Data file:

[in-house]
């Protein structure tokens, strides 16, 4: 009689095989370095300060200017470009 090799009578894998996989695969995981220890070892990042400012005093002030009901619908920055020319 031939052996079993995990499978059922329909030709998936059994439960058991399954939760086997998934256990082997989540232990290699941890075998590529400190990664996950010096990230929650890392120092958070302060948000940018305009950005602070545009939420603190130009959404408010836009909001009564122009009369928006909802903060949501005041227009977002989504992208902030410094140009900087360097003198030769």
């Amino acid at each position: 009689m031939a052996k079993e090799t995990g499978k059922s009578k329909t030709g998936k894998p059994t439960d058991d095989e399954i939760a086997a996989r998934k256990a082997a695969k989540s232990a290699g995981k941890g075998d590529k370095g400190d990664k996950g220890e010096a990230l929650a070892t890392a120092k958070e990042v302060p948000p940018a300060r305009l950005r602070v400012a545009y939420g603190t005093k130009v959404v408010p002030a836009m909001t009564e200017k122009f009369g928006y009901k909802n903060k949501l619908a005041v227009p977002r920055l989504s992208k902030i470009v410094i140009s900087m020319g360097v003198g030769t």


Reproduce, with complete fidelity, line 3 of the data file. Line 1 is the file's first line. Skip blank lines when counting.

């Amino acid at each position: 009689m031939a052996k079993e090799t995990g499978k059922s009578k329909t030709g998936k894998p059994t439960d058991d095989e399954i939760a086997a996989r998934k256990a082997a695969k989540s232990a290699g995981k941890g075998d590529k370095g400190d990664k996950g220890e010096a990230l929650a070892t890392a120092k958070e990042v302060p948000p940018a300060r305009l950005r602070v400012a545009y939420g603190t005093k130009v959404v408010p002030a836009m909001t009564e200017k122009f009369g928006y009901k909802n903060k949501l619908a005041v227009p977002r920055l989504s992208k902030i470009v410094i140009s900087m020319g360097v003198g030769t």